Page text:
Iceland elects Europe's first women-majority parliament

For the first time in Europe, Iceland has elected more women than men to its parliament, as the final results of a national election on Sunday showed.
33 women were elected to parliament with 63 seats, up from 24 in the last Icelandic election.
Only three other countries - Rwanda, Cuba and Nicaragua - have more women than men in parliament, while Mexico and the United Arab Emirates have an exact 50/50 split, according to the Inter-Parliamentary Union.
The island with 371,000 inhabitants was ranked the country with the highest gender equality in the world for the twelfth time in a row in a report published by the World Economic Forum.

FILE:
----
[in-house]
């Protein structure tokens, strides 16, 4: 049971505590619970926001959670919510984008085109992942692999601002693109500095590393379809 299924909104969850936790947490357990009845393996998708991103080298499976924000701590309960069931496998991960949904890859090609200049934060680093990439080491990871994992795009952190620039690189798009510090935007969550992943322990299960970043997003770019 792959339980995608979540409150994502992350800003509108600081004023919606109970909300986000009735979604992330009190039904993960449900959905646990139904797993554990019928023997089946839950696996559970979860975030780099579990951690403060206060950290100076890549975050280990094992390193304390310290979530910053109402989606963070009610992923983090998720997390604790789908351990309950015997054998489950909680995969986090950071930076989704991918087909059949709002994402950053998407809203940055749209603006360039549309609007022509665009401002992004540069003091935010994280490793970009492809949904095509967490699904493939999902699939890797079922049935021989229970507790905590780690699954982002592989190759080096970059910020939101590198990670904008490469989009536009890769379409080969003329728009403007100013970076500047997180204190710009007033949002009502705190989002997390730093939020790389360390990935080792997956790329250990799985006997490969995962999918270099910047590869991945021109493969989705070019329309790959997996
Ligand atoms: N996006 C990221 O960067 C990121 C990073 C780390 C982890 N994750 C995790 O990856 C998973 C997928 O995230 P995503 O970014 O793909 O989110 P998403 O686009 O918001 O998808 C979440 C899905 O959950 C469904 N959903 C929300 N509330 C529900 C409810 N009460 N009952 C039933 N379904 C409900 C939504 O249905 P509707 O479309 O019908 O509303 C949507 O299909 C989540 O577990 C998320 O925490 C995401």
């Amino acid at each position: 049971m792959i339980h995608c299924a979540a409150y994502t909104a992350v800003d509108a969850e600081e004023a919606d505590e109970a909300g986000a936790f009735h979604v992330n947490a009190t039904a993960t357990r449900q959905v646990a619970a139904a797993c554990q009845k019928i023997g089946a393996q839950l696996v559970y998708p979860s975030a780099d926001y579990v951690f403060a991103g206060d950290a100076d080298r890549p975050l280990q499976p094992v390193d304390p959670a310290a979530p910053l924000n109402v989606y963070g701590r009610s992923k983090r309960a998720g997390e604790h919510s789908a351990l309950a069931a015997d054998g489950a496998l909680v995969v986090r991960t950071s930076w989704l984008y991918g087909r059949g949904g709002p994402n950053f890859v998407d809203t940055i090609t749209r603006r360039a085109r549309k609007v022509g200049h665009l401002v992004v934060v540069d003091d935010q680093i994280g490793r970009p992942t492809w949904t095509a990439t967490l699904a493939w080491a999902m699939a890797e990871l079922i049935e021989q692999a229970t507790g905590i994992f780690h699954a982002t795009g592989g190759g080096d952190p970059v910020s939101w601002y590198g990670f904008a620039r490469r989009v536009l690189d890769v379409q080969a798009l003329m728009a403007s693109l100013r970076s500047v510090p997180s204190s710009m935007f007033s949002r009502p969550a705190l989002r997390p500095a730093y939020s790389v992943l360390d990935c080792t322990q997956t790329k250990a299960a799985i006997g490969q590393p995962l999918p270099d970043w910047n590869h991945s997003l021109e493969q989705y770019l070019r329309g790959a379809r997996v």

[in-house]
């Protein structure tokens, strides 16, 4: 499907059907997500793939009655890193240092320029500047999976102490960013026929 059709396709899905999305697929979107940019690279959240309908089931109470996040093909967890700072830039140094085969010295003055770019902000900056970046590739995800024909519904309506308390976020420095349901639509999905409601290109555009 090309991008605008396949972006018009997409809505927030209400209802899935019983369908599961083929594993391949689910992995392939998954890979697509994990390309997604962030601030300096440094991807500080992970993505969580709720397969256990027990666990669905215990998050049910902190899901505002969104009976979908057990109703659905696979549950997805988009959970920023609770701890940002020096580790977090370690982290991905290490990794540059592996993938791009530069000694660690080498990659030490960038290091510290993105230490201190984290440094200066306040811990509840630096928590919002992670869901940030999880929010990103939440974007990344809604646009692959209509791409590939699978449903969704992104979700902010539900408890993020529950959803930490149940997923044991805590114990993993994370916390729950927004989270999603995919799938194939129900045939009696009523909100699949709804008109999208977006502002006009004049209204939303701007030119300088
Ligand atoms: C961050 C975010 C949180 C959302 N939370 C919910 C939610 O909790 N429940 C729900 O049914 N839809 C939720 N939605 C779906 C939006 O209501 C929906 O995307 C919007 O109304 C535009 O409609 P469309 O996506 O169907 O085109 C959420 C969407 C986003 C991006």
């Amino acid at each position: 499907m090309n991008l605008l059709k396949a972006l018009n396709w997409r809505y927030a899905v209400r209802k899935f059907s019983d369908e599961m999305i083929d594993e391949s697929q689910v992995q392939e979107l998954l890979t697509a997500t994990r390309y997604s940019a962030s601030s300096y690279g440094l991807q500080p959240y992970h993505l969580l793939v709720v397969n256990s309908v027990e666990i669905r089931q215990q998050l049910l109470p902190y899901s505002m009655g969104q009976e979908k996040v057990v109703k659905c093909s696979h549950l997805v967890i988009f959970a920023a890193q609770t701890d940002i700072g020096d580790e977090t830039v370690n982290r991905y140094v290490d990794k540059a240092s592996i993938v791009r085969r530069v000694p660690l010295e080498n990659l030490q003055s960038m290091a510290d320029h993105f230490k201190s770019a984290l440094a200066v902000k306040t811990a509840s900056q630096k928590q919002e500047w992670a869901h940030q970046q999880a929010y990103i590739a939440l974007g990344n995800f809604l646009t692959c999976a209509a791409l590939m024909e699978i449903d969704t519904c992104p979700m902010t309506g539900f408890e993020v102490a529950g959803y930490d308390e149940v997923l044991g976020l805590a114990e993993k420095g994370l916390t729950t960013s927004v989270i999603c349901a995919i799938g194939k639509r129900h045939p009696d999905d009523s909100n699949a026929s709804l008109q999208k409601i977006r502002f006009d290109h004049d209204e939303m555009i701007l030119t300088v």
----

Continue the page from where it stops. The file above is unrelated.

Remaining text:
The overall outcome of the elections has meant that the current left-right coalition remains in control.
The three parties in the coalition - the Left-Green Movement, the Conservative Independence Party and the Progressive Party - said ahead of the election that they would negotiate further cooperation if they held a majority.

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